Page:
The story concerns four very different women working as cocktail-bar waitresses. In the course of the evening we hear about their past, their lacklustre present and their hopes (or otherwise) for the future. We also meet some of the customers, usually the awkward squad, who they have to serve with a smile – and clean up after. All this is achieved by just four excellent actresses, well directed by Godber, the whole designed very effectively by Pip Leckenby and lit by Graham Kirk. Pop songs of the period fill in the sound background.
Mel is the no-nonsense girl, hoping for a future with Steve but haunted by her past with Pete. Carol has a degree but has ended up in this dead-end job through failing to activate her dream career as a photographer. Nicky thinks being a dancer on a cruise ship, albeit one required to go “tastefully” topless, might signal her passage to a brighter future. Adele just wants to give her daughter Emma a better life, though this does require some corners to be cut.
We learn their stories both through short monologues and also through their reactions to their customers. Most of these are ghastly – show-off executives, couples on a night out, lads on a spree and so on – though the factory girls’ birthday celebration deserves the time allotted to it.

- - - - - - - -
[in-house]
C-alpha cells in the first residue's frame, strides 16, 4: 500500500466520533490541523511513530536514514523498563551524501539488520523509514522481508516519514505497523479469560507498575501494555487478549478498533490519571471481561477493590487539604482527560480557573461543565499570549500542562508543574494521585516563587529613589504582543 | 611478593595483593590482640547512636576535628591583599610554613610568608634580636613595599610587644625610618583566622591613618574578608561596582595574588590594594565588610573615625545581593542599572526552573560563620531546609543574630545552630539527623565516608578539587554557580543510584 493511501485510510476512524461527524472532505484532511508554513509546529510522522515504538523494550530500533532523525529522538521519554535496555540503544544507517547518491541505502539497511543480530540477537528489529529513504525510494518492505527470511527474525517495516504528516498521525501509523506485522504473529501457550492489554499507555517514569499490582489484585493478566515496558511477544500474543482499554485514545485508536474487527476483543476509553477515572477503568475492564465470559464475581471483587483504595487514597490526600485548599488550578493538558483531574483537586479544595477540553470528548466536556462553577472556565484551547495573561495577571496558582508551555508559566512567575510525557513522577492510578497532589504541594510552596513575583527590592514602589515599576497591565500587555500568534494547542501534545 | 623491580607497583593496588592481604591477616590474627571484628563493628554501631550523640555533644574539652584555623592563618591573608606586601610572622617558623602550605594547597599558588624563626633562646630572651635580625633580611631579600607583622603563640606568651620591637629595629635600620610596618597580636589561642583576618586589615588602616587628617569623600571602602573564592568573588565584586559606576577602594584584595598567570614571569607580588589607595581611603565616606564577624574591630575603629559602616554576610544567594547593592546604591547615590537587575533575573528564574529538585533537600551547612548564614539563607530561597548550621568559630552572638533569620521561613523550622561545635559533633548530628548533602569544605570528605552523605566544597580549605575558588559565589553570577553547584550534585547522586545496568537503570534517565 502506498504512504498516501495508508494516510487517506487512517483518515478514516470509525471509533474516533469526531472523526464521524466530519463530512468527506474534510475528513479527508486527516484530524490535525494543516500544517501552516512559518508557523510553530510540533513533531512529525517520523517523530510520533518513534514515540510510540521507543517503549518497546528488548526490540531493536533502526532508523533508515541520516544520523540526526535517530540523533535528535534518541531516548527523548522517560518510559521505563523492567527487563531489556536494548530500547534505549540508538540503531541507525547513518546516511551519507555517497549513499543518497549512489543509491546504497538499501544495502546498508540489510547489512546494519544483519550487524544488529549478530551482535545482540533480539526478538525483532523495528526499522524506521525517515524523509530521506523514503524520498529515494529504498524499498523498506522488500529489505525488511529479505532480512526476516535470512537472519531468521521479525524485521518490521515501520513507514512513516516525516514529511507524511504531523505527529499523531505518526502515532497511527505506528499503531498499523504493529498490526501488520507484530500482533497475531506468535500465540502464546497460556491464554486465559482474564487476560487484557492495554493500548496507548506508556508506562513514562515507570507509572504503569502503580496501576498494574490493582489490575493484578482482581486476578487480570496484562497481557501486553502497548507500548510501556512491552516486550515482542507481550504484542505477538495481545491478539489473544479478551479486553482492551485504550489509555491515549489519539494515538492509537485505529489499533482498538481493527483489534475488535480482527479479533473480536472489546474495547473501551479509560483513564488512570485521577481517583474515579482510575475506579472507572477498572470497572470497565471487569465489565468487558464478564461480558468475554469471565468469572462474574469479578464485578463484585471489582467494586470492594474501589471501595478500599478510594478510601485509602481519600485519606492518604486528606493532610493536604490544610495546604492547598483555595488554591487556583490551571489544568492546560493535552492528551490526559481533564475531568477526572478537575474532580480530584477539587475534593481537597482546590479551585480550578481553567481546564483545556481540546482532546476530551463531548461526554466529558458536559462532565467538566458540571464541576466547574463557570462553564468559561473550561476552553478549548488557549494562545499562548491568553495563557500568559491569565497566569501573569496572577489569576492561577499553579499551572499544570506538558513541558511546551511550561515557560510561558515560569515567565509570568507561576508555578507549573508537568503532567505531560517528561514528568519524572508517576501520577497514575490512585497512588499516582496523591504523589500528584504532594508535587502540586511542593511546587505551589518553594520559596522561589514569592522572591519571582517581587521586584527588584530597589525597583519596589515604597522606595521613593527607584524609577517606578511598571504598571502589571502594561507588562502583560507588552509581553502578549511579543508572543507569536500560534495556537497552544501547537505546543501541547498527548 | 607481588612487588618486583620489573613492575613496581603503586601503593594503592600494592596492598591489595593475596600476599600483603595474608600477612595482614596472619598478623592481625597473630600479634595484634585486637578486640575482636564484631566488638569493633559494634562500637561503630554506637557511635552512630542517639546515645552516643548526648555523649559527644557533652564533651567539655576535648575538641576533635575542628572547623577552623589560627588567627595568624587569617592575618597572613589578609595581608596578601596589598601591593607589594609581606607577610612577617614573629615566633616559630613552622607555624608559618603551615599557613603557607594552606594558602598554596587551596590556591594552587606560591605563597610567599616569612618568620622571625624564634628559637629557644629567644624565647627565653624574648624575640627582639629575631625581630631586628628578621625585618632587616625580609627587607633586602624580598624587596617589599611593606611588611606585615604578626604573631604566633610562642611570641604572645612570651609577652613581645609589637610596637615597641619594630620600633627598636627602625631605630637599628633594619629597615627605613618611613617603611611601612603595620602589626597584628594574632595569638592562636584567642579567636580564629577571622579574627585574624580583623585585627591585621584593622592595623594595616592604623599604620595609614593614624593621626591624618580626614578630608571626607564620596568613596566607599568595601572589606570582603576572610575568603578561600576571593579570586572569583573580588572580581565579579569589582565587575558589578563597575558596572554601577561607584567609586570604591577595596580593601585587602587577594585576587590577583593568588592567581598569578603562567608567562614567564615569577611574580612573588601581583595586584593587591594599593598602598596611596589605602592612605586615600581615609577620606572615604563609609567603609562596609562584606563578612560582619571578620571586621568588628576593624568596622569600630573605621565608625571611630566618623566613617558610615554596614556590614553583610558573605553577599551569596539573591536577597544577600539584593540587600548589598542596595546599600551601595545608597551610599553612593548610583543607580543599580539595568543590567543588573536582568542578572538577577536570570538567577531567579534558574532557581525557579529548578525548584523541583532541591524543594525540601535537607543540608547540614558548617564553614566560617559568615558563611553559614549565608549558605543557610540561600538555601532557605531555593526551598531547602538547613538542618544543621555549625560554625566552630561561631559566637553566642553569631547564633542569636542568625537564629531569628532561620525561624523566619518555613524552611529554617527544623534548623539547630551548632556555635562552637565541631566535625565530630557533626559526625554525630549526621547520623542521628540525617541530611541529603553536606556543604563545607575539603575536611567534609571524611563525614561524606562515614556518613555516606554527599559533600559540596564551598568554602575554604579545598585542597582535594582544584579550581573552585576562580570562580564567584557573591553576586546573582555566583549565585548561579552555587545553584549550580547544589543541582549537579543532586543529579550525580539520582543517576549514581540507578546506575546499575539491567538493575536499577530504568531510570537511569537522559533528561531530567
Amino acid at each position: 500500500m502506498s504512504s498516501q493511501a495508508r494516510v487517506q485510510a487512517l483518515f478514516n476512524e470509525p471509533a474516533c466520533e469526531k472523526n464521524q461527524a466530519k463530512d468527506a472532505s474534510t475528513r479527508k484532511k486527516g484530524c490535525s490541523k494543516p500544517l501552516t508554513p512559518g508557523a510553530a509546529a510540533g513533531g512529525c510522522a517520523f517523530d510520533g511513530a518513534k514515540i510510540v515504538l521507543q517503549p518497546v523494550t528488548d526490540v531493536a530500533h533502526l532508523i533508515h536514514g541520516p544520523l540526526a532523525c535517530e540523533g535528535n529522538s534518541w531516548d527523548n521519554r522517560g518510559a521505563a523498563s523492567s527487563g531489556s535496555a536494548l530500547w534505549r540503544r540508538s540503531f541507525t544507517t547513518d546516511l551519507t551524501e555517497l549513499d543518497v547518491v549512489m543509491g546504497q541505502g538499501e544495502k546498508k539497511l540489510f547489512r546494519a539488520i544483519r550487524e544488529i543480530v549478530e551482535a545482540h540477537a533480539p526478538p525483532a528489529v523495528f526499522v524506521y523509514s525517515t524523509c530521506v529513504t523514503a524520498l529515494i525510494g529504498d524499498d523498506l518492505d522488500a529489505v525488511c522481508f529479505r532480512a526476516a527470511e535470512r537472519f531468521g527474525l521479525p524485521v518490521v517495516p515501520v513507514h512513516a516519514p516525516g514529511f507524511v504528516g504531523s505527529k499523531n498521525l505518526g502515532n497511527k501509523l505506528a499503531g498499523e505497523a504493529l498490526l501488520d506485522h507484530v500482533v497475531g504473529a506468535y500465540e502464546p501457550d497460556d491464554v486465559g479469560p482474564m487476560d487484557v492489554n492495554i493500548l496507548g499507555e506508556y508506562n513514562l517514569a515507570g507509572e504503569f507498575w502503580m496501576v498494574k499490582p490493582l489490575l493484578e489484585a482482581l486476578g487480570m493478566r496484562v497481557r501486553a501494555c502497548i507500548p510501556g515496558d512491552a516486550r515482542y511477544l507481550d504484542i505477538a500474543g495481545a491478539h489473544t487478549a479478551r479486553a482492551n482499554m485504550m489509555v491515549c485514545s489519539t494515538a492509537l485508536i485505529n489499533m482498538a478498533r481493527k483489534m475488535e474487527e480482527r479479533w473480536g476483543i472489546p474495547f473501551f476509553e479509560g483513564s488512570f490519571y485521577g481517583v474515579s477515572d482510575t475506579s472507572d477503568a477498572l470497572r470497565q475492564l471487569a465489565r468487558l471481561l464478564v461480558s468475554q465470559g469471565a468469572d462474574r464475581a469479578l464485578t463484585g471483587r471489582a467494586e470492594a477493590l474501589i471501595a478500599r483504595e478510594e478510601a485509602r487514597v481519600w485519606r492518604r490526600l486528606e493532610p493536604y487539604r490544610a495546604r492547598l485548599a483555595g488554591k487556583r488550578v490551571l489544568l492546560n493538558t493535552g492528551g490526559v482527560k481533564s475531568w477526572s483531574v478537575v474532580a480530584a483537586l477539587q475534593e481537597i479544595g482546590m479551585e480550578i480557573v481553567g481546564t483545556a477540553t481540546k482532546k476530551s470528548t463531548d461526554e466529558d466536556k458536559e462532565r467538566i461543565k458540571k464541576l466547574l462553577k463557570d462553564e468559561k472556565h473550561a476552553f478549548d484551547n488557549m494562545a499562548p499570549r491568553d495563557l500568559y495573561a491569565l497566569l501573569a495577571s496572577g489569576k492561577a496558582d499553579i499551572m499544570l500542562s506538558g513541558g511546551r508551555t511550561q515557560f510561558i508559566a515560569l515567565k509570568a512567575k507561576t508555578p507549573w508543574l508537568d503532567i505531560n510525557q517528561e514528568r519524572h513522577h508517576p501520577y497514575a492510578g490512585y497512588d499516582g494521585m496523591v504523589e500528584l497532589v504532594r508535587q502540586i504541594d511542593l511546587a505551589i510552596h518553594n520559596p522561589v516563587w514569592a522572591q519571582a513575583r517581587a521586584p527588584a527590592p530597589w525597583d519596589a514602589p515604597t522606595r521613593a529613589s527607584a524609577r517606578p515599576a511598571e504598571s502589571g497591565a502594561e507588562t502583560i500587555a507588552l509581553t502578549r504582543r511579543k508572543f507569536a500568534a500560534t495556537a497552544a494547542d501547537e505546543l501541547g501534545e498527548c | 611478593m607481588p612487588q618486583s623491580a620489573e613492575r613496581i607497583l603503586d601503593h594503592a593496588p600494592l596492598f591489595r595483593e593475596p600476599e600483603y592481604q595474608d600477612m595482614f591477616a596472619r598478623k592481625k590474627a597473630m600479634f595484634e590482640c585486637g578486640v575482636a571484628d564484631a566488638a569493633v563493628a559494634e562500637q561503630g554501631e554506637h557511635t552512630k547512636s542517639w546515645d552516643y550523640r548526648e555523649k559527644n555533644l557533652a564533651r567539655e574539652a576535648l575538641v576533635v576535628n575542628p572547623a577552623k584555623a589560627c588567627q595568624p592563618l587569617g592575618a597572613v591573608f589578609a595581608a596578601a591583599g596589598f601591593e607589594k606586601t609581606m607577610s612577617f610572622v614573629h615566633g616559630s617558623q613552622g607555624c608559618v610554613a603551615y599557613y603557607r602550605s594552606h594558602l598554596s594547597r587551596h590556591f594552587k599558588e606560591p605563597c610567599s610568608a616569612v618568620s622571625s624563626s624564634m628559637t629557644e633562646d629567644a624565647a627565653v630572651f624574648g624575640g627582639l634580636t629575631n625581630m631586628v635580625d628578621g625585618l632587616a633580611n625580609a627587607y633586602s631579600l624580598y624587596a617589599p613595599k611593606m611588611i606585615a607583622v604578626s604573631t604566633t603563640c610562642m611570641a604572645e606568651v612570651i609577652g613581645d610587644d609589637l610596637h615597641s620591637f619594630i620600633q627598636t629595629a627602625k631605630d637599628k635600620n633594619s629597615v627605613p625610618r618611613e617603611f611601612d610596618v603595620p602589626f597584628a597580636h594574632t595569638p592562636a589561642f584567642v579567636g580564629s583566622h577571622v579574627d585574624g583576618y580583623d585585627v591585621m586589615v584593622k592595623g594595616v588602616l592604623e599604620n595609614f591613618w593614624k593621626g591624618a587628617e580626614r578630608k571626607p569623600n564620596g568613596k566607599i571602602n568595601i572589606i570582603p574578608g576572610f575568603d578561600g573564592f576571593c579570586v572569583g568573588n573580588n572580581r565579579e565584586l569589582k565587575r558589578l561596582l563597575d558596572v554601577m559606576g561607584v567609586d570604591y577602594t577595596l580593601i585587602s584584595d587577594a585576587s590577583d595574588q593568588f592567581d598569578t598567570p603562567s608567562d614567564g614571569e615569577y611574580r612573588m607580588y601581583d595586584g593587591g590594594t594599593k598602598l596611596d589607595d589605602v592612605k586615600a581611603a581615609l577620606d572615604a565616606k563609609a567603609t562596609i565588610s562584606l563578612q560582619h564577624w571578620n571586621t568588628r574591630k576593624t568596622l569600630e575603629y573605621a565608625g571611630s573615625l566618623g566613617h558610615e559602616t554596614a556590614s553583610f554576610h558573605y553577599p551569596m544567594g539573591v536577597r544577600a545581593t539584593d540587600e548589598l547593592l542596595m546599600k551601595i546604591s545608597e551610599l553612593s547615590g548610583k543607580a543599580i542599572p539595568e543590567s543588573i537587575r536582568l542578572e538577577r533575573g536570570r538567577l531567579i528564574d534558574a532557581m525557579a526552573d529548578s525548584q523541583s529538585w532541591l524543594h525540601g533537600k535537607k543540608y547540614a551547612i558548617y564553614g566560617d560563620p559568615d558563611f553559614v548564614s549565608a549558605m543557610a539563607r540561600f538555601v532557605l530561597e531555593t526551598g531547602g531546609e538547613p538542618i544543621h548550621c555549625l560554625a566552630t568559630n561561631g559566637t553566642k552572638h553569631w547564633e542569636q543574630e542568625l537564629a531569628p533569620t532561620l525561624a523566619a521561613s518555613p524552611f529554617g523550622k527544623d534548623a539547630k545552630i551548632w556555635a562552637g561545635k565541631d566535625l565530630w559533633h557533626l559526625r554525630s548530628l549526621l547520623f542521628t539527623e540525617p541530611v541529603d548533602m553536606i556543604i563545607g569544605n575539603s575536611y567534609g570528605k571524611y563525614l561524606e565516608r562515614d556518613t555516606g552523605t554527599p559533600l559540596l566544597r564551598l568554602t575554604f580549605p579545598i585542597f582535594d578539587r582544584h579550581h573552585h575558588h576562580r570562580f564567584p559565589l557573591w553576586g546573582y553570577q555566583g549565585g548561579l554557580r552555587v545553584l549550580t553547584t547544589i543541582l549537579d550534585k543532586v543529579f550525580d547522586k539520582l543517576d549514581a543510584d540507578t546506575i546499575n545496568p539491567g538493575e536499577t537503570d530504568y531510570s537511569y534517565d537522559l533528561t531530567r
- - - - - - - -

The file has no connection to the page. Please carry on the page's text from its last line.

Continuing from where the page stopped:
Pippa Fulton is touching as Nicky and as the girl whose big night out is ruined when she sees that her idol already has a date. Liz Carney’s Adele begins as someone happy to arrive late and leave early, so not particularly admirable – until we discover the reason for this. Claire Eden’s Mel is another character who seems unsympathetic at first meeting, but becomes almost heart-breaking as she balances what happened with Pete against the scale-weight of a future with Steve. You can only hope that Annmarie Hosell’s Carol will succeed in achieving at least one of her goals.